The Bush Justice Department's focus on preventing terrorist acts rather than solving past crimes is justified by the magnitude of the threat. It's unfortunate but understandable that by throwing a broad net to catch people who might possibly be terrorists, the government has arrested and detained hundreds of Middle Eastern men on the basis of unconfirmed suspicions that—in the vast majority of cases—have been or seem likely to be dispelled. What's unfortunate and unforgivable is the mounting evidence that many of these men have been treated badly or abusively while detained, even after being cleared of involvement in terrorism. Such mistreatment will not win the hearts and minds of potential informers, and it will ultimately prove unhelpful to the war on terrorism.
Anglo-American jurisprudence has for centuries aimed at finding and prosecuting those responsible for completed crimes, and has largely shunned "preventive detention," or locking up unconvicted suspects who might be dangerous. "Imprisonment to protect society from predicted but unconsummated offenses," Justice Robert Jackson wrote in 1950 in Williamson v. United States "is ... unprecedented in this country and ... fraught with danger of excesses and injustice." But since September 11, Attorney General John D. Ashcroft has explicitly embraced a preventive-detention approach to counter-terrorism. His goal is to disrupt terrorist cells by locking up hundreds of men of Middle Eastern descent, based on unconfirmed scraps of information suggesting their possible links to terrorism.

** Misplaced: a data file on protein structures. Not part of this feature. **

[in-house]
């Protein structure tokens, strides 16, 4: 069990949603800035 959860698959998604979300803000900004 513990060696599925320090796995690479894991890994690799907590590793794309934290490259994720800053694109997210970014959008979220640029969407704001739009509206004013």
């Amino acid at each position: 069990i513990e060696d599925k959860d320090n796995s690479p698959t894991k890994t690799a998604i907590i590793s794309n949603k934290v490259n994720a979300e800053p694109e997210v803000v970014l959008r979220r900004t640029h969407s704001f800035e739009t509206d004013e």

In most cases, this scanty evidence falls far short of the "probable cause" traditionally required to charge a suspect with a crime and to lock him up if he can't meet bail. So the Administration has invoked alleged immigration law violations and minor criminal charges as technical grounds for locking up people who could not be detained based on mere suspicions of terrorist links and would not be detained but for those suspicions. "Let the terrorists among us be warned," Ashcroft declared on October 25. "If you overstay your visas even by one day, we will arrest you. If you violate a local law, we will ... work to make sure that you are put in jail and ... kept in custody as long as possible."